“You’re watching a star. Impressive classical skills with the persuasive insinuation of Hollywood sex appeal.”
– Bob Hicks, The Oregonian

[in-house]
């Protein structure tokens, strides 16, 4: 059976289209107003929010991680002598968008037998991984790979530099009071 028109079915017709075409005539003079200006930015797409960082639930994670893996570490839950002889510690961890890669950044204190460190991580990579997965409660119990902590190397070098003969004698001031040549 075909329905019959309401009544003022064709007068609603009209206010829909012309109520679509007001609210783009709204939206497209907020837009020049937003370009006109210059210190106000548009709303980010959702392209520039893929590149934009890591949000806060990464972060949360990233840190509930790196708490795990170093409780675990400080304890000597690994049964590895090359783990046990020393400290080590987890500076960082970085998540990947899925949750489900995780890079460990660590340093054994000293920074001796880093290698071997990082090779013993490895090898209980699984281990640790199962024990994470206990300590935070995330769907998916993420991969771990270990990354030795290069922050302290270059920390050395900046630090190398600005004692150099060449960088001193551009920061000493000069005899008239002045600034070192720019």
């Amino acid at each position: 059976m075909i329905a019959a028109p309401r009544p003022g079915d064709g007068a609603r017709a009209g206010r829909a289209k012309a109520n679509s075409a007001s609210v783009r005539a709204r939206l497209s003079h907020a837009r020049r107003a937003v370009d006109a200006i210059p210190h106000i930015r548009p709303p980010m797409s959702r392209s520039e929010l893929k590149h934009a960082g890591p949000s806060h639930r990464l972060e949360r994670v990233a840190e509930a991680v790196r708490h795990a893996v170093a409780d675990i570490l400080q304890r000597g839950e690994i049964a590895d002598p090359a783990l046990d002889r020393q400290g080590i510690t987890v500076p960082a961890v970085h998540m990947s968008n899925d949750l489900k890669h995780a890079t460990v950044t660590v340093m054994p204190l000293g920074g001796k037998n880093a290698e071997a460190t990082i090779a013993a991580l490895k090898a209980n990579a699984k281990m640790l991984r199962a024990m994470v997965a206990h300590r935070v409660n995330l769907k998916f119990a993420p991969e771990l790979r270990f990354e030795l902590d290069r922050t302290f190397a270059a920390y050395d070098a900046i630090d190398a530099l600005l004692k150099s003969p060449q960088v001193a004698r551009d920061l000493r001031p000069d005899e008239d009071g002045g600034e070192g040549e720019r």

Ashland, Oregon is a very special place for me. My dad (Robert Page) was a member of the OSF acting company in 1964 and ’65, playing Orsino, Antonio, Duncan and several others. In a certain sense, I grew up there. I definitely developed my love for Shakespeare, and learned the language like a child in a bilingual family—by osmosis. Anyone who has been to Ashland knows that it is truly magical. Lithia Park lies just below the theatre, and when I was a boy the whole family would sit in the park for hours, playing in the creek and feeding the swans. In high school our drama teacher took us on overnight fieldtrips to the Festival, which were unimaginably exciting. I remember vivid productions of Macbeth, Dr. Faustus, A Midsummer Night’s Dream and Wild Oats. My dream took hold: one day I would work as an actor in Ashland. In 1990 that dream came true. Libby Appel invited me to join the company to play Autolycus in her production of The Winter’s Tale, and I was also given the role of Montjoy in Henry V. The following season I played Talbot in Henry VI (one of the lesser known leading roles in the canon, and probably Richard Burbage’s first Shakespearean role), and Marc Antony in the notorious 1991 Julius Caesar. It has become notorious because the nearly all male cast was dressed only in loincloths—sometimes in thong fashion with no covering on the rear! I quickly realized that not even Olivier could compete with his own ass. When it was uncovered the audience couldn’t look anywhere else—regardless of its shape or condition. I begged the costume department for a “butt flap” and they grudgingly complied. The production was not successful, but I had a great time playing Antony, and was told that my funeral oration could be heard at the college a mile away.